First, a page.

Mechanical Engineers - jobs of the future need Apprentices of the future!
(Image taken from the Govt.uk Careers of the Future site)
The government has just released information on the careers which will shape Great Britain in the coming years. Mechanical engineer jobs
are set to increase dramatically over the next five years, and with current lack of engineering talent to fill the skills gap the UK could be looking at a loss of £26 billion to the economy.
How will they solve this crisis? By employing more mechanical engineers of course!
Taking on an Apprenticeship is a fantastic way to start your engineering career. You'll train and study as well as working and learning skills with a real employer, right where you want to be from the start.
You don't just have to study at College too - day release courses are a popular option for Apprentices who want to work and learn at the same time, but Apprenticeships with trainers who visit the workplace are also available, especially to Apprentices who work at distances away from College.
Mechanical engineering is key to the UK economy, with British engineers at the forefront of designing everything from better forms of green energy and zero emission engines to the latest breed of nuclear power stations. It’s a highly skilled profession but has multiple entry routes.
Much of the work as a mechanical engineer is highly technical – ranging from turning research ideas into technical plans, using computer aided design/modelling programs, to carrying out surveys of mechanical systems and equipment to see if they’re working properly, to overseeing maintenance programmes and quality control.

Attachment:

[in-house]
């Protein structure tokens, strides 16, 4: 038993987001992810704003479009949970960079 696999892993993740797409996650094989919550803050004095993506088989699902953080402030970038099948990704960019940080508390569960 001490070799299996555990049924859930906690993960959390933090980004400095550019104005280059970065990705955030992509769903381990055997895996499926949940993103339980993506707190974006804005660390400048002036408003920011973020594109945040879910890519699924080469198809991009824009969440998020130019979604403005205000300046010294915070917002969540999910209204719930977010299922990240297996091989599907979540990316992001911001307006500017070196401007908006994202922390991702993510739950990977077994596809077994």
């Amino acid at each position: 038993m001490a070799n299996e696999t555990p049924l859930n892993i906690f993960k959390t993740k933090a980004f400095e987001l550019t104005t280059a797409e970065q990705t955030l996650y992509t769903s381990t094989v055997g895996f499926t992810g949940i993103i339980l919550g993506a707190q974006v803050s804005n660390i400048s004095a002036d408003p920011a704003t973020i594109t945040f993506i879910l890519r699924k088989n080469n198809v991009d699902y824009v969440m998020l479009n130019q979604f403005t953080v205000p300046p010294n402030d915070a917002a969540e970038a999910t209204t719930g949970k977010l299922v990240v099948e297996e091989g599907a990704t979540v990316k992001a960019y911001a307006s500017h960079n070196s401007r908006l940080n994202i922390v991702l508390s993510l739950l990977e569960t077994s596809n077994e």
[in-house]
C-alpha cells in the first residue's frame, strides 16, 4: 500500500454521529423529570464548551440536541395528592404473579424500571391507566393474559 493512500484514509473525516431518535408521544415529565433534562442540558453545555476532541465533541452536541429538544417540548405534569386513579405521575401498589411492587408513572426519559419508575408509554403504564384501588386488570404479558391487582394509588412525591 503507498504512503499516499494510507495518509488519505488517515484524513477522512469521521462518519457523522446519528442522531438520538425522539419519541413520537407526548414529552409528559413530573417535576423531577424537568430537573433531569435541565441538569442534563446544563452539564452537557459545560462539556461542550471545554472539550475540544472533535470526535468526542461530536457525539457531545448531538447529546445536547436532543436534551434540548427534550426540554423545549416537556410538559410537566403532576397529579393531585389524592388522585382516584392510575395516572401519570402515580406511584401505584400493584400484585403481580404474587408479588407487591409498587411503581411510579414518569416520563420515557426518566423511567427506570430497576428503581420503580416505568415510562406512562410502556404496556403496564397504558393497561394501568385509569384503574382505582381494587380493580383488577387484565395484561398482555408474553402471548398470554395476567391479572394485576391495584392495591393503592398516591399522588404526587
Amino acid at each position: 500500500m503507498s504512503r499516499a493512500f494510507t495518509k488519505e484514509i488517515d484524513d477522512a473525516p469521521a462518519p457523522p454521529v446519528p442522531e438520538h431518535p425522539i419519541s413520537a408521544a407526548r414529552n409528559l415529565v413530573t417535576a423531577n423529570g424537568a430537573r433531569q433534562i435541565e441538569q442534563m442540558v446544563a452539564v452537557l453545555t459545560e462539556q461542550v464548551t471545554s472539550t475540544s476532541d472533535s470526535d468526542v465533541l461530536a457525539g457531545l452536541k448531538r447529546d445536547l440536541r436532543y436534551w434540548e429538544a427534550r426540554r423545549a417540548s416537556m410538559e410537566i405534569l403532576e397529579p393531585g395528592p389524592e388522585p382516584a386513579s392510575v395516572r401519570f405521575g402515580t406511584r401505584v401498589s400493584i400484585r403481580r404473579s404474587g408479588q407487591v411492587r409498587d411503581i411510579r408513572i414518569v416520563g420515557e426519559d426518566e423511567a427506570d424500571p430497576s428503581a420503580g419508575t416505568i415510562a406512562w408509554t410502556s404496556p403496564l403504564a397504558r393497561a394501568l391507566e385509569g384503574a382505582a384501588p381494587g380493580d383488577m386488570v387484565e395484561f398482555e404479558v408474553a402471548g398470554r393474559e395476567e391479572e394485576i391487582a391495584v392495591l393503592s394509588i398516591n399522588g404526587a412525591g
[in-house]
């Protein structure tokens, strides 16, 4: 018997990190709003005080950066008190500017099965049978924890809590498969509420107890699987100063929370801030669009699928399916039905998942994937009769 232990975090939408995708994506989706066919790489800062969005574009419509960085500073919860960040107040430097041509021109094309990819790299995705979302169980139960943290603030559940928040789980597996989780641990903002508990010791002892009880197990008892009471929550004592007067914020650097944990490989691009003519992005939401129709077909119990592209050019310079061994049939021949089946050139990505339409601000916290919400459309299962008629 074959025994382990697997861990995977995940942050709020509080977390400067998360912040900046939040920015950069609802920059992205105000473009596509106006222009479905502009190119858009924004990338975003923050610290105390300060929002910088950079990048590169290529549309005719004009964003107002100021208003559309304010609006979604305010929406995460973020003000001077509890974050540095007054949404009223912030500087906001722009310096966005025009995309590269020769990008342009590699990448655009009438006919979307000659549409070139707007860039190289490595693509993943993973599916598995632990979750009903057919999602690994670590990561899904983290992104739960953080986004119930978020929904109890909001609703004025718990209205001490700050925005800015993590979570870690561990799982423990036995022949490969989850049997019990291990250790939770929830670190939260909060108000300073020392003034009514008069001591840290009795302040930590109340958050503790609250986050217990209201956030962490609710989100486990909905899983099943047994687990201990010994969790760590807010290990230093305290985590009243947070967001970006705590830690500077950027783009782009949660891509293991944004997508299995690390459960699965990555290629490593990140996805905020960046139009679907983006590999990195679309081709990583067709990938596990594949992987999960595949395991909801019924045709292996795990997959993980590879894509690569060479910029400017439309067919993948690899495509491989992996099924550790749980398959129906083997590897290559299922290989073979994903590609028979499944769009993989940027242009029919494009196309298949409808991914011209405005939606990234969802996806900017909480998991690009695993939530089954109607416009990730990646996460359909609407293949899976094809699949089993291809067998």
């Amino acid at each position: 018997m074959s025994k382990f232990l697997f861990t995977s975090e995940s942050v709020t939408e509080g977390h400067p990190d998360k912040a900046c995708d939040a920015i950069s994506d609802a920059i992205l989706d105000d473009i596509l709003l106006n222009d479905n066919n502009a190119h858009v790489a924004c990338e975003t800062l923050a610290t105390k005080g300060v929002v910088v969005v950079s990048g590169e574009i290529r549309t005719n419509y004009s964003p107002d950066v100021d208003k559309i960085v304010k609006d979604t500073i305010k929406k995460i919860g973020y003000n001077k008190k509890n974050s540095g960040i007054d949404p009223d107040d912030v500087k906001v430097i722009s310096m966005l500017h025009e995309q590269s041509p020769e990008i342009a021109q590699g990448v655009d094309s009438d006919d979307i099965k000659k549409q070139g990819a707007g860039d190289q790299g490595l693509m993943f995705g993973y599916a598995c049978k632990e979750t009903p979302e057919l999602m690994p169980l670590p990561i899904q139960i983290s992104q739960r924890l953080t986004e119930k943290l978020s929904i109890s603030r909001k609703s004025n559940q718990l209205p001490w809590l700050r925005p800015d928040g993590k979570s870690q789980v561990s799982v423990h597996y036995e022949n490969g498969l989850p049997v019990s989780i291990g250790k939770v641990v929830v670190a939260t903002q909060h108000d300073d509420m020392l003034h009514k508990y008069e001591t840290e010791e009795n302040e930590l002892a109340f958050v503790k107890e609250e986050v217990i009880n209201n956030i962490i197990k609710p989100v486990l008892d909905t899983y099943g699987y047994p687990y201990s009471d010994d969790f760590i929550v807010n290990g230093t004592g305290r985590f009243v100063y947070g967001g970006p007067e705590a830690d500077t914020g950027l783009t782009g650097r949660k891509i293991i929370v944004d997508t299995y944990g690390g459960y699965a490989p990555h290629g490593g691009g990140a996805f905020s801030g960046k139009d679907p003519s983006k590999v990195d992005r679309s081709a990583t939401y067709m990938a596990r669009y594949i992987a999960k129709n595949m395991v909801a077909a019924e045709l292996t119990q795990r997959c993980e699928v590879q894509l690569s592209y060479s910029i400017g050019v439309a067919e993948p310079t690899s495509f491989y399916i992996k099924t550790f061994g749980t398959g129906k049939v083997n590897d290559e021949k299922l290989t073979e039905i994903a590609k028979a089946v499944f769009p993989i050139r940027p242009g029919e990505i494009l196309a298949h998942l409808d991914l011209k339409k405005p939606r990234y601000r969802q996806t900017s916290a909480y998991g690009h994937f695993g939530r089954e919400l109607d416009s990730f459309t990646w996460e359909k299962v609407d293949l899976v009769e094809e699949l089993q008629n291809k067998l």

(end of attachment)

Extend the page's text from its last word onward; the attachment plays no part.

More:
The working week is typically around 40 hours, and workers may well be based on site as much as in the office. But this is a job that is likely to involve some shift work and extra hours to meet (typically non-movable) deadlines. More flexible working patterns are becoming increasingly common, however. In return, though, the reward is above-average pay, and significant opportunities to progress, either into senior engineering posts or leadership positions as a director, or outside the sector in mainstream business project management, logistics or procurement. Consultancy and freelance careers can also be forged by those with good networking skills and with strong professional track records.
What’s hot in this sector:
- Mechatronics – a design process that combines mechanical, electronic and other engineering disciplines, with applications in fields such as robotics
- European and global agreements on more energy efficient technology are creating demand for new engineering solutions
- Product Lifecycle Management (PLM) software, which allows companies to manage the lifecycle of a product
For more information about Mechanical Engineer jobs and Apprenticeships, please call the Themis team on 01282 733005.
Source Url: http://www.themis.ac.uk/mechanical-engineer-jobs-of-the-future/